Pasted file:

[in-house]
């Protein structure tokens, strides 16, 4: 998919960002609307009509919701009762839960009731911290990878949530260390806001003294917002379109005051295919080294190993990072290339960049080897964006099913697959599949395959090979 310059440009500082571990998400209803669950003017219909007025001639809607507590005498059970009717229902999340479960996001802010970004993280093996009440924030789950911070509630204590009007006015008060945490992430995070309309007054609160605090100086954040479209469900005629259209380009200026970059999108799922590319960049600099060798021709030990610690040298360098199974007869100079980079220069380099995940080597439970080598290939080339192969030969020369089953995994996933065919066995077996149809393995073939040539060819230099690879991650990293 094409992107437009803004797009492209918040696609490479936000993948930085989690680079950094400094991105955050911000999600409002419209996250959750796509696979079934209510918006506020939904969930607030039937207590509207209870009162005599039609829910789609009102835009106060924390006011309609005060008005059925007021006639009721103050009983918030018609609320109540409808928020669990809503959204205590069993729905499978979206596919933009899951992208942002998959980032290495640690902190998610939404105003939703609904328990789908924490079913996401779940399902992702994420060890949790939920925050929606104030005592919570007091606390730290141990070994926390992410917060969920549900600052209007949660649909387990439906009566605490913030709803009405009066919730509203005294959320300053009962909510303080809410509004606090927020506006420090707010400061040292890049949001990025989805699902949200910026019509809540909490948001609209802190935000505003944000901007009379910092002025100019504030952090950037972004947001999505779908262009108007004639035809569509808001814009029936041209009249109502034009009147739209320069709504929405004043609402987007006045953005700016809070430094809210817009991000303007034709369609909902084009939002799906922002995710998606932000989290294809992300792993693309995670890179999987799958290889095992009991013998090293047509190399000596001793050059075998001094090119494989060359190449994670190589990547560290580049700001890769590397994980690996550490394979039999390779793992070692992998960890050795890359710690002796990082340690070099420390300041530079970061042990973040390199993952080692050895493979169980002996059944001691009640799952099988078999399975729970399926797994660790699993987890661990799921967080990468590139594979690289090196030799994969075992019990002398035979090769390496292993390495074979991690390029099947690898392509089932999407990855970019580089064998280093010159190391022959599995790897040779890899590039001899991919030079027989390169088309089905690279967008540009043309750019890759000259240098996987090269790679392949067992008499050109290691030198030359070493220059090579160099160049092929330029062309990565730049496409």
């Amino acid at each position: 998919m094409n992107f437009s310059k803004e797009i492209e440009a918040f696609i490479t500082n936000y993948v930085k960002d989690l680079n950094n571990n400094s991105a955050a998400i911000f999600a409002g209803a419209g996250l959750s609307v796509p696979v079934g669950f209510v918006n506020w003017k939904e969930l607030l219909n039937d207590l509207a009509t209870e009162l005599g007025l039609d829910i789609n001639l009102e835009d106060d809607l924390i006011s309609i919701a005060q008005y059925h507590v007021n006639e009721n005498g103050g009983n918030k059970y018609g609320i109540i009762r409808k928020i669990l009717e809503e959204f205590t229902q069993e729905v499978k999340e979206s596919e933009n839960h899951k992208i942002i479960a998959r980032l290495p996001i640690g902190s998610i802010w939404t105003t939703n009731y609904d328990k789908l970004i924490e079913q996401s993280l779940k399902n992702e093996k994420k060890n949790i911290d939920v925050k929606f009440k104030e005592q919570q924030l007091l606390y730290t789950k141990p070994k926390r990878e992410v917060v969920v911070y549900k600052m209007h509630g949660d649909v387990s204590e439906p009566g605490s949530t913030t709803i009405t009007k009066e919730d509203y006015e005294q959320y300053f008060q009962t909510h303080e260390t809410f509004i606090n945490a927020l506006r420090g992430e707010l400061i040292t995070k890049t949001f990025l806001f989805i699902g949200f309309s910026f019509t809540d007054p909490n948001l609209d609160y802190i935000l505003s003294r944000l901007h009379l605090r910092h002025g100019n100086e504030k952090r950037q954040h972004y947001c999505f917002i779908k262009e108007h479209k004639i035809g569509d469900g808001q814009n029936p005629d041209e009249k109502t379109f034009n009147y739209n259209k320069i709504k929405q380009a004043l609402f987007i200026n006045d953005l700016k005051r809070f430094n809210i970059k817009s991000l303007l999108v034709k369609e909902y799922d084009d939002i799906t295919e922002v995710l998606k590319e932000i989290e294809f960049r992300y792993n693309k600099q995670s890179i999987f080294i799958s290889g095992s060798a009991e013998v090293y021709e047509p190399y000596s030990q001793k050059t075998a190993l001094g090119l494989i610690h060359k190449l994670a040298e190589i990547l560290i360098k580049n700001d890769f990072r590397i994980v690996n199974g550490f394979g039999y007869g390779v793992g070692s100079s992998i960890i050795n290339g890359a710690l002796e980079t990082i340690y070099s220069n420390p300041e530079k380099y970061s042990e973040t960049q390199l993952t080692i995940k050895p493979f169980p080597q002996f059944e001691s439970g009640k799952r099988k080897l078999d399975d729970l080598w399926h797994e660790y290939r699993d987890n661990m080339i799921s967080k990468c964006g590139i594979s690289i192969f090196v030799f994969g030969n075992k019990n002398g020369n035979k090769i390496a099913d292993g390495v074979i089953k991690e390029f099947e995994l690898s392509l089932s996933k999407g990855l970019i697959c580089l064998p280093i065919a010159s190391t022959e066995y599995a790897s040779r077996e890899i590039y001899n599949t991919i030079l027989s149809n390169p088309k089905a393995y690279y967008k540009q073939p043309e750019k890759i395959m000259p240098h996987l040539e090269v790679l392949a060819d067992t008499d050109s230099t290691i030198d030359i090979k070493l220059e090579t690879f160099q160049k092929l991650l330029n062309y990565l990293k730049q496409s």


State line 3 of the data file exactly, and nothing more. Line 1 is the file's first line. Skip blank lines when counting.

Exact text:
């Amino acid at each position: 998919m094409n992107f437009s310059k803004e797009i492209e440009a918040f696609i490479t500082n936000y993948v930085k960002d989690l680079n950094n571990n400094s991105a955050a998400i911000f999600a409002g209803a419209g996250l959750s609307v796509p696979v079934g669950f209510v918006n506020w003017k939904e969930l607030l219909n039937d207590l509207a009509t209870e009162l005599g007025l039609d829910i789609n001639l009102e835009d106060d809607l924390i006011s309609i919701a005060q008005y059925h507590v007021n006639e009721n005498g103050g009983n918030k059970y018609g609320i109540i009762r409808k928020i669990l009717e809503e959204f205590t229902q069993e729905v499978k999340e979206s596919e933009n839960h899951k992208i942002i479960a998959r980032l290495p996001i640690g902190s998610i802010w939404t105003t939703n009731y609904d328990k789908l970004i924490e079913q996401s993280l779940k399902n992702e093996k994420k060890n949790i911290d939920v925050k929606f009440k104030e005592q919570q924030l007091l606390y730290t789950k141990p070994k926390r990878e992410v917060v969920v911070y549900k600052m209007h509630g949660d649909v387990s204590e439906p009566g605490s949530t913030t709803i009405t009007k009066e919730d509203y006015e005294q959320y300053f008060q009962t909510h303080e260390t809410f509004i606090n945490a927020l506006r420090g992430e707010l400061i040292t995070k890049t949001f990025l806001f989805i699902g949200f309309s910026f019509t809540d007054p909490n948001l609209d609160y802190i935000l505003s003294r944000l901007h009379l605090r910092h002025g100019n100086e504030k952090r950037q954040h972004y947001c999505f917002i779908k262009e108007h479209k004639i035809g569509d469900g808001q814009n029936p005629d041209e009249k109502t379109f034009n009147y739209n259209k320069i709504k929405q380009a004043l609402f987007i200026n006045d953005l700016k005051r809070f430094n809210i970059k817009s991000l303007l999108v034709k369609e909902y799922d084009d939002i799906t295919e922002v995710l998606k590319e932000i989290e294809f960049r992300y792993n693309k600099q995670s890179i999987f080294i799958s290889g095992s060798a009991e013998v090293y021709e047509p190399y000596s030990q001793k050059t075998a190993l001094g090119l494989i610690h060359k190449l994670a040298e190589i990547l560290i360098k580049n700001d890769f990072r590397i994980v690996n199974g550490f394979g039999y007869g390779v793992g070692s100079s992998i960890i050795n290339g890359a710690l002796e980079t990082i340690y070099s220069n420390p300041e530079k380099y970061s042990e973040t960049q390199l993952t080692i995940k050895p493979f169980p080597q002996f059944e001691s439970g009640k799952r099988k080897l078999d399975d729970l080598w399926h797994e660790y290939r699993d987890n661990m080339i799921s967080k990468c964006g590139i594979s690289i192969f090196v030799f994969g030969n075992k019990n002398g020369n035979k090769i390496a099913d292993g390495v074979i089953k991690e390029f099947e995994l690898s392509l089932s996933k999407g990855l970019i697959c580089l064998p280093i065919a010159s190391t022959e066995y599995a790897s040779r077996e890899i590039y001899n599949t991919i030079l027989s149809n390169p088309k089905a393995y690279y967008k540009q073939p043309e750019k890759i395959m000259p240098h996987l040539e090269v790679l392949a060819d067992t008499d050109s230099t290691i030198d030359i090979k070493l220059e090579t690879f160099q160049k092929l991650l330029n062309y990565l990293k730049q496409s």